Path Planning: Configuration Space

CS 480: Robotics & 3D Printing Lecture, Dr. Lawlor

In robotics, the "configuration space" treats each robot joint as a separate axis, so you can chart the allowed states of the robot.  This is useful because complex robot motions are equivalent to paths through this configuration space.

In a cartesian 3D printer, the configuration space matches physical space, because the print head moves directly in XYZ space.  This space is simple because movement to any position is OK unless you'd hit something external, like the clamps holding the print bed down.  These clamps would show up in configuration space as small obstacles at low Z heights, then vanish once the head is above the clamps.

In a delta 3D printer, the configuration space axes are the heights of the three carriages--still a 3 dimensional space, but there is now a nonlinear mapping from this configuration space to cartesian space, which makes path planning more complex.  In this case, it takes three square roots to calculate the heights of the carriages for a given XYZ location; and you get a negative square root if you try to place the carriage beyond what can be reached.  This sort of "inaccessible configuration space" is typical for more complex joint designs.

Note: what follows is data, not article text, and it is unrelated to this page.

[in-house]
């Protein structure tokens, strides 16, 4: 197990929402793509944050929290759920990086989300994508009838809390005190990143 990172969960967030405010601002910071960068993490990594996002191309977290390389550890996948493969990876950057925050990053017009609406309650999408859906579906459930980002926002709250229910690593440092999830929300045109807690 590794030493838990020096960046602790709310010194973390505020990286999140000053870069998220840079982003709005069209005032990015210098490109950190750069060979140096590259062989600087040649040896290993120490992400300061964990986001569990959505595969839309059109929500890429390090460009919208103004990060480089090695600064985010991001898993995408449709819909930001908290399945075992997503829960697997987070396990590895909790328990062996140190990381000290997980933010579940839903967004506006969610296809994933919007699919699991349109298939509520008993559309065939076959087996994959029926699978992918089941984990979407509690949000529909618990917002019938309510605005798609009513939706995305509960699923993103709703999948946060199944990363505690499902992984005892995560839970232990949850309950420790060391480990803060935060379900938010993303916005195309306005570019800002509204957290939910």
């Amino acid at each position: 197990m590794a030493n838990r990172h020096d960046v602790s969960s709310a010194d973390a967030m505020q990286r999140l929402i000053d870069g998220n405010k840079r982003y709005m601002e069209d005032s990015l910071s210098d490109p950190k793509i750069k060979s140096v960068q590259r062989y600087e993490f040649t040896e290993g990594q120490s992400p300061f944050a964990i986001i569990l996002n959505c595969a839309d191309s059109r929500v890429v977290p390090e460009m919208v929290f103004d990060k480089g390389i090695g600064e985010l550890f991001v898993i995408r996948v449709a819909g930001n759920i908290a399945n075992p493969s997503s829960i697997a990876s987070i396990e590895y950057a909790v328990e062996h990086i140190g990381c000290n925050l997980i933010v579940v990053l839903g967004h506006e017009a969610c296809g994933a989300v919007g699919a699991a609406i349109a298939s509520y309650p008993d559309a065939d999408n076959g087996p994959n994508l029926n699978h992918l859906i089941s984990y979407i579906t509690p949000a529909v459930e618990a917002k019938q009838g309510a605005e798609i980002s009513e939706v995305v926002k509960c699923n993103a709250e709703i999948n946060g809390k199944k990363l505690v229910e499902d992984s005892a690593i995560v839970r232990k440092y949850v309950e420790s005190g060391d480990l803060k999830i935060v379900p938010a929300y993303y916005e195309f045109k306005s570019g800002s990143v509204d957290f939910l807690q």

Moving up in complexity, a three-joint robot arm, like the cascaded servo arm we showed in class, has a configuration space with three axes.  The position of the tip of the arm again has a nonlinear dependence on all three axes, but now the arm can intersect itself, or obstacles in the world.

For a humanoid robot, with dozens of joints, the configuration space starts to become difficult to represent efficiently--making a table of the possible joint endpoint configurations for a humanoid with 40 joints (about 2 arms worth) would require 240 table entries!  In such a high dimensional space, we can't even efficiently build a complete map of the whole configuration space, but normally a simplification such as the "greedy" algorithm of moving joints along a gradient directly toward the desired configuration, or using a big-to-small heuristic such as "first plan shoulder, then plan elbow, then plan wrist, then plan fingers" (or the opposite, a small-to-big heuristic) can produce a workable motion solution.